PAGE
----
Many sources are available for Netscape plug-ins. Netscape maintains a web site of plug-ins organized by functionality or platform (see Resources 1 and 2). Netscape equips their browsers with a special plug-in called the “Default Plugin”, which is invoked when an unregistered MIME type is encountered. With user approval, the default plug-in will search the Netscape web site for appropriate plug-ins.
The Netscape web site is not the only source of plug-ins, although it may be the most convenient. Traditional sources such as Usenet newsgroups, WWW searches and even word of mouth can turn up useful plug-ins.
Be aware, however, that the same precautions should be used when downloading plug-ins as when downloading any other software. Although plug-ins are not full-fledged application programs, they can inflict just as much damage, intentionally or not. Unlike helper applications, plug-ins can cause the browser to leak memory, become unresponsive or even dump core. If the source code is available, you could inspect the code before compiling the plug-in yourself. Otherwise, you will have to trust the source of the plug-ins. Just because a plug-in is registered with Netscape's web page does not mean that Netscape provides any sort of warranty about the behavior of the plug-in.
Plug-ins are dynamic code modules, native to the platform on which the Netscape client runs. For example, Windows plug-ins are DLLs and UNIX plug-ins are shared object libraries. When Netscape Navigator starts up, it checks for plug-in modules in certain directory trees. Each plug-in candidate in the directory tree is loaded, its capabilities determined using the plug-in API (application program interface), then unloaded. Internal tables assign MIME types to particular plug-ins. Later, if the browser encounters a MIME type that requires plug-in support, the plug-in is reloaded and remains loaded until the page is closed. The list of registered plug-ins can be viewed using the “Help/About Plug-ins” menu. Removing a plug-in is as simple as deleting the shared library.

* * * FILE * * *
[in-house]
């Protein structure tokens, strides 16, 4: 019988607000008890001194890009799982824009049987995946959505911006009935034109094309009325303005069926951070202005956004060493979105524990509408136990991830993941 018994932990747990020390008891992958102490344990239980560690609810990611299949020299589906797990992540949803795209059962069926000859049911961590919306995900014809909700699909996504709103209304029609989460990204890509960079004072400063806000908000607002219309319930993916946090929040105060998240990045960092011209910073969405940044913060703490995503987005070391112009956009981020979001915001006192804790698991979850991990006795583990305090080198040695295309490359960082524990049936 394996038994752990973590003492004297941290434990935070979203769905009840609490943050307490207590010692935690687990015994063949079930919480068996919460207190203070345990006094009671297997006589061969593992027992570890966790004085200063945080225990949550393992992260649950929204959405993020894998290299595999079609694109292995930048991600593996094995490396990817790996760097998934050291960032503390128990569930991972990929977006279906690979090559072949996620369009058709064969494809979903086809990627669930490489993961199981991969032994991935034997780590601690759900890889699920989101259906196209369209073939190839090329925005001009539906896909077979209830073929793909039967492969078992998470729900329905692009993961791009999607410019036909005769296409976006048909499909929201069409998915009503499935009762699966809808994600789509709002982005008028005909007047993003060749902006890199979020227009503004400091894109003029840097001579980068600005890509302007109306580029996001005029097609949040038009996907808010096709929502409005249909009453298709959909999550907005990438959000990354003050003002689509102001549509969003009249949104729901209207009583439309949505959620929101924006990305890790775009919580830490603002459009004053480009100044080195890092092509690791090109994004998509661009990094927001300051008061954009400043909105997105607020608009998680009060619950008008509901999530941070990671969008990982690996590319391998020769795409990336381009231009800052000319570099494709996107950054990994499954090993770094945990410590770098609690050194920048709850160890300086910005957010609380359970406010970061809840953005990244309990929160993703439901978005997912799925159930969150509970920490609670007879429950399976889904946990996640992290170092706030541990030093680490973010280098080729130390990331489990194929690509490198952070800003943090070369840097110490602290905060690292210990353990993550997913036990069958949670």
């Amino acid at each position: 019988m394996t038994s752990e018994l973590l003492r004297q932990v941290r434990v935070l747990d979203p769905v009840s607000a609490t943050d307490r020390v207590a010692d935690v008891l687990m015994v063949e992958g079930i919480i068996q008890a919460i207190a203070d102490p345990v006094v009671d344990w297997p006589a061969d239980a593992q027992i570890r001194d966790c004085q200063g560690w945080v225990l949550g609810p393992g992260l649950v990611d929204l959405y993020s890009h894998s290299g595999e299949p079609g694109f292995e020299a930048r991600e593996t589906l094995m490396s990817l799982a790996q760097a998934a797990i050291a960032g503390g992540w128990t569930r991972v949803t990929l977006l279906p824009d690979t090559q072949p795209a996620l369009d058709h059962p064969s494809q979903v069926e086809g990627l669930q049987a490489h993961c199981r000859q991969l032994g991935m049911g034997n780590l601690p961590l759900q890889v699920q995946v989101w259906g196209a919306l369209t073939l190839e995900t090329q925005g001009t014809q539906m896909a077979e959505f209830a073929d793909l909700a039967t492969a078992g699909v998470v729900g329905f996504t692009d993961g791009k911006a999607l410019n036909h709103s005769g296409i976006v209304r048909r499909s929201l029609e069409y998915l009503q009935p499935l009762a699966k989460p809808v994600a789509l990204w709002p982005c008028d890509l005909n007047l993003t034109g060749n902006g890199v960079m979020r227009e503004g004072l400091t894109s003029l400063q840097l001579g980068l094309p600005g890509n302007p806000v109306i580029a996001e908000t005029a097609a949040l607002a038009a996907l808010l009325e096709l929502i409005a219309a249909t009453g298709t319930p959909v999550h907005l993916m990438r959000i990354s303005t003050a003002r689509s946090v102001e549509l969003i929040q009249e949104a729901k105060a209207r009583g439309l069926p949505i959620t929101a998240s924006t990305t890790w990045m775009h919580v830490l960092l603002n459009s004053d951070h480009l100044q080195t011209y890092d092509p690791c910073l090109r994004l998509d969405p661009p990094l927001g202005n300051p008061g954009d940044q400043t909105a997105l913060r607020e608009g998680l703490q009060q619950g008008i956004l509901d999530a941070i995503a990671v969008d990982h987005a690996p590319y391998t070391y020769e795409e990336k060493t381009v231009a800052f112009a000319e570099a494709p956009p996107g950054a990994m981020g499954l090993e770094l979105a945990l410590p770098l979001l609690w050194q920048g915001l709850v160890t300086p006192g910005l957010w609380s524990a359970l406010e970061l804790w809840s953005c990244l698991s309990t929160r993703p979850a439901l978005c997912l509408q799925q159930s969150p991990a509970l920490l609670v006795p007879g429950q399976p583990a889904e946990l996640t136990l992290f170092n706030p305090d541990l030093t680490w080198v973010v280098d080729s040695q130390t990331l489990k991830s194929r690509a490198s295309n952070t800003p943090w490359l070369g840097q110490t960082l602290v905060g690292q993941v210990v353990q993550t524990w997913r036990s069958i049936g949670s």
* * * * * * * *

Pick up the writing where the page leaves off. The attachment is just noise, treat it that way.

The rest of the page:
The README file which comes with Netscape Communicator for UNIX explains the algorithm for generating the plug-in list:
if($NPX_PLUGIN_PATH environment variable is set)<\n> Look at $NPX_PLUGIN_PATH, where $NPX_PLUGIN_PATH is a colon-delimited list of directories. else Look at all the following directories in order, overriding previous entries in case of duplicates: /usr/local/lib/netscape/plugins $MOZILLA_HOME/plugins $HOME/.netscape/plugins
The algorithm for Netscape 3.0 is even simpler. Only the directories /usr/local/lib/netscape/plugins and $HOME/.netscape/plugins are checked.
Only one plug-in or helper application can be assigned to each MIME type. These assignments are stored in the files $HOME/.mime.types and $HOME/.mailcap where they can be used by other applications. A dialog window allows users to resolve conflicts. For Netscape 3.0, the dialog is under the “Helpers” tab of the “Options/General Preferences” pull-down menu. For Netscape 4.0, the dialog is available via the “Edit/Preferences/Navigator/Applications” menu option. This menu also allows the user to associate file extensions with MIME types. Normally, the plug-in associates file extensions with MIME types when the plug-in is assigned to the MIME type.